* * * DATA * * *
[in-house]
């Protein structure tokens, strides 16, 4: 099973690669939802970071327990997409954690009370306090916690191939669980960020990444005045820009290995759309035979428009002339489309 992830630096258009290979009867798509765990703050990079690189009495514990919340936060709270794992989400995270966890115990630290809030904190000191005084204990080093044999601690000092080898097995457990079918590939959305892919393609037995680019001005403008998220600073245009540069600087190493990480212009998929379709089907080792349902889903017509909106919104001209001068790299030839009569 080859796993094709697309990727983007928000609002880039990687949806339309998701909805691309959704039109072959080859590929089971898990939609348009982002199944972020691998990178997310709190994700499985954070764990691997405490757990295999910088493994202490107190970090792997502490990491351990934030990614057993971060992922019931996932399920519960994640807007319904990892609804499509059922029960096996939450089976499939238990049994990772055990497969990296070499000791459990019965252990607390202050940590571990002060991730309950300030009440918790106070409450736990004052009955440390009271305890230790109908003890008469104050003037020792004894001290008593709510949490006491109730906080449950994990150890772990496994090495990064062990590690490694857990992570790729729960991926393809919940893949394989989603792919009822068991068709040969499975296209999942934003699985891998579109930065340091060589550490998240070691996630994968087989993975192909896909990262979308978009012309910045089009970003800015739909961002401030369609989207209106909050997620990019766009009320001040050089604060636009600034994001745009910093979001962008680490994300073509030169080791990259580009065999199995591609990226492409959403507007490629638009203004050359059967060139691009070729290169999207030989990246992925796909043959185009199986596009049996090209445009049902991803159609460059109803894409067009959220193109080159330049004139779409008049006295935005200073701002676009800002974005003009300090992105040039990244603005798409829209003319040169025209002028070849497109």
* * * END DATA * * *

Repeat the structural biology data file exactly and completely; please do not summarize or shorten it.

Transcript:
[in-house]
């Protein structure tokens, strides 16, 4: 099973690669939802970071327990997409954690009370306090916690191939669980960020990444005045820009290995759309035979428009002339489309 992830630096258009290979009867798509765990703050990079690189009495514990919340936060709270794992989400995270966890115990630290809030904190000191005084204990080093044999601690000092080898097995457990079918590939959305892919393609037995680019001005403008998220600073245009540069600087190493990480212009998929379709089907080792349902889903017509909106919104001209001068790299030839009569 080859796993094709697309990727983007928000609002880039990687949806339309998701909805691309959704039109072959080859590929089971898990939609348009982002199944972020691998990178997310709190994700499985954070764990691997405490757990295999910088493994202490107190970090792997502490990491351990934030990614057993971060992922019931996932399920519960994640807007319904990892609804499509059922029960096996939450089976499939238990049994990772055990497969990296070499000791459990019965252990607390202050940590571990002060991730309950300030009440918790106070409450736990004052009955440390009271305890230790109908003890008469104050003037020792004894001290008593709510949490006491109730906080449950994990150890772990496994090495990064062990590690490694857990992570790729729960991926393809919940893949394989989603792919009822068991068709040969499975296209999942934003699985891998579109930065340091060589550490998240070691996630994968087989993975192909896909990262979308978009012309910045089009970003800015739909961002401030369609989207209106909050997620990019766009009320001040050089604060636009600034994001745009910093979001962008680490994300073509030169080791990259580009065999199995591609990226492409959403507007490629638009203004050359059967060139691009070729290169999207030989990246992925796909043959185009199986596009049996090209445009049902991803159609460059109803894409067009959220193109080159330049004139779409008049006295935005200073701002676009800002974005003009300090992105040039990244603005798409829209003319040169025209002028070849497109």